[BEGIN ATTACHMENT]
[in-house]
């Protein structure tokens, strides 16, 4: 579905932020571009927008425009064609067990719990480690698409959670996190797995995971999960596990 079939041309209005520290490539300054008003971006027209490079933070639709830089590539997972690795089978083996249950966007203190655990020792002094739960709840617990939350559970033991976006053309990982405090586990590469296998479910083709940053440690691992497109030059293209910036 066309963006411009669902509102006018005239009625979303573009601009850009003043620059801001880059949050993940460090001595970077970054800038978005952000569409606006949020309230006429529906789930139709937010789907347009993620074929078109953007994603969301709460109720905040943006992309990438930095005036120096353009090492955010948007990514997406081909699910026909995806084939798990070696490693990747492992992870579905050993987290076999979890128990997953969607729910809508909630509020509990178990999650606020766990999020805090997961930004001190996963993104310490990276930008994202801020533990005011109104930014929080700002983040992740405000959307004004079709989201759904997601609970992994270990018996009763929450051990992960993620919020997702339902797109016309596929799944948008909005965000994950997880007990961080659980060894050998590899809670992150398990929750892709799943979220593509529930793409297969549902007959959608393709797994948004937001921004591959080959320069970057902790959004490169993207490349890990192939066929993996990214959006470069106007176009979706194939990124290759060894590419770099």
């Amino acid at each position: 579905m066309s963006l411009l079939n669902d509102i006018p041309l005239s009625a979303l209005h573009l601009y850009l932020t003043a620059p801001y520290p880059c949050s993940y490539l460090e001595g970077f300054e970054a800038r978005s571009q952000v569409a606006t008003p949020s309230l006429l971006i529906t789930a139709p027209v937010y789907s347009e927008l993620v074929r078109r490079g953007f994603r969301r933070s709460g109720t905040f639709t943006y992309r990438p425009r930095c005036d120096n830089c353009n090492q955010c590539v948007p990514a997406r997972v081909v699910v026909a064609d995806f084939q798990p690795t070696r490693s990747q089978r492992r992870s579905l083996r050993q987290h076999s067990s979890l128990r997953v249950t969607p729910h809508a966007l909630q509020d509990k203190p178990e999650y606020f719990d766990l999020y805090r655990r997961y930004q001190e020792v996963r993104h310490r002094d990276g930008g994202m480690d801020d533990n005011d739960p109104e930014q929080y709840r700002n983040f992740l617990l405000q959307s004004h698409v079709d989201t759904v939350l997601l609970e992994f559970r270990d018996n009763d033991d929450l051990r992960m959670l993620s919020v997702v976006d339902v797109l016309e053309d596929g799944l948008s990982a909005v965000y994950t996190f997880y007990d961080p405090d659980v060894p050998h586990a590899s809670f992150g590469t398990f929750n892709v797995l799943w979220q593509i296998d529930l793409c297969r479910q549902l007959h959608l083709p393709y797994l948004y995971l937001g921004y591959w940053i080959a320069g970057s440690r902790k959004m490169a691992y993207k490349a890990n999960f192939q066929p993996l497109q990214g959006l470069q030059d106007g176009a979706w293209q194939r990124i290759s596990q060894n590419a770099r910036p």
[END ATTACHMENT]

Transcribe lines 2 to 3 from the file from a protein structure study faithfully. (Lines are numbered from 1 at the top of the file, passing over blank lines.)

């Protein structure tokens, strides 16, 4: 579905932020571009927008425009064609067990719990480690698409959670996190797995995971999960596990 079939041309209005520290490539300054008003971006027209490079933070639709830089590539997972690795089978083996249950966007203190655990020792002094739960709840617990939350559970033991976006053309990982405090586990590469296998479910083709940053440690691992497109030059293209910036 066309963006411009669902509102006018005239009625979303573009601009850009003043620059801001880059949050993940460090001595970077970054800038978005952000569409606006949020309230006429529906789930139709937010789907347009993620074929078109953007994603969301709460109720905040943006992309990438930095005036120096353009090492955010948007990514997406081909699910026909995806084939798990070696490693990747492992992870579905050993987290076999979890128990997953969607729910809508909630509020509990178990999650606020766990999020805090997961930004001190996963993104310490990276930008994202801020533990005011109104930014929080700002983040992740405000959307004004079709989201759904997601609970992994270990018996009763929450051990992960993620919020997702339902797109016309596929799944948008909005965000994950997880007990961080659980060894050998590899809670992150398990929750892709799943979220593509529930793409297969549902007959959608393709797994948004937001921004591959080959320069970057902790959004490169993207490349890990192939066929993996990214959006470069106007176009979706194939990124290759060894590419770099």
């Amino acid at each position: 579905m066309s963006l411009l079939n669902d509102i006018p041309l005239s009625a979303l209005h573009l601009y850009l932020t003043a620059p801001y520290p880059c949050s993940y490539l460090e001595g970077f300054e970054a800038r978005s571009q952000v569409a606006t008003p949020s309230l006429l971006i529906t789930a139709p027209v937010y789907s347009e927008l993620v074929r078109r490079g953007f994603r969301r933070s709460g109720t905040f639709t943006y992309r990438p425009r930095c005036d120096n830089c353009n090492q955010c590539v948007p990514a997406r997972v081909v699910v026909a064609d995806f084939q798990p690795t070696r490693s990747q089978r492992r992870s579905l083996r050993q987290h076999s067990s979890l128990r997953v249950t969607p729910h809508a966007l909630q509020d509990k203190p178990e999650y606020f719990d766990l999020y805090r655990r997961y930004q001190e020792v996963r993104h310490r002094d990276g930008g994202m480690d801020d533990n005011d739960p109104e930014q929080y709840r700002n983040f992740l617990l405000q959307s004004h698409v079709d989201t759904v939350l997601l609970e992994f559970r270990d018996n009763d033991d929450l051990r992960m959670l993620s919020v997702v976006d339902v797109l016309e053309d596929g799944l948008s990982a909005v965000y994950t996190f997880y007990d961080p405090d659980v060894p050998h586990a590899s809670f992150g590469t398990f929750n892709v797995l799943w979220q593509i296998d529930l793409c297969r479910q549902l007959h959608l083709p393709y797994l948004y995971l937001g921004y591959w940053i080959a320069g970057s440690r902790k959004m490169a691992y993207k490349a890990n999960f192939q066929p993996l497109q990214g959006l470069q030059d106007g176009a979706w293209q194939r990124i290759s596990q060894n590419a770099r910036p």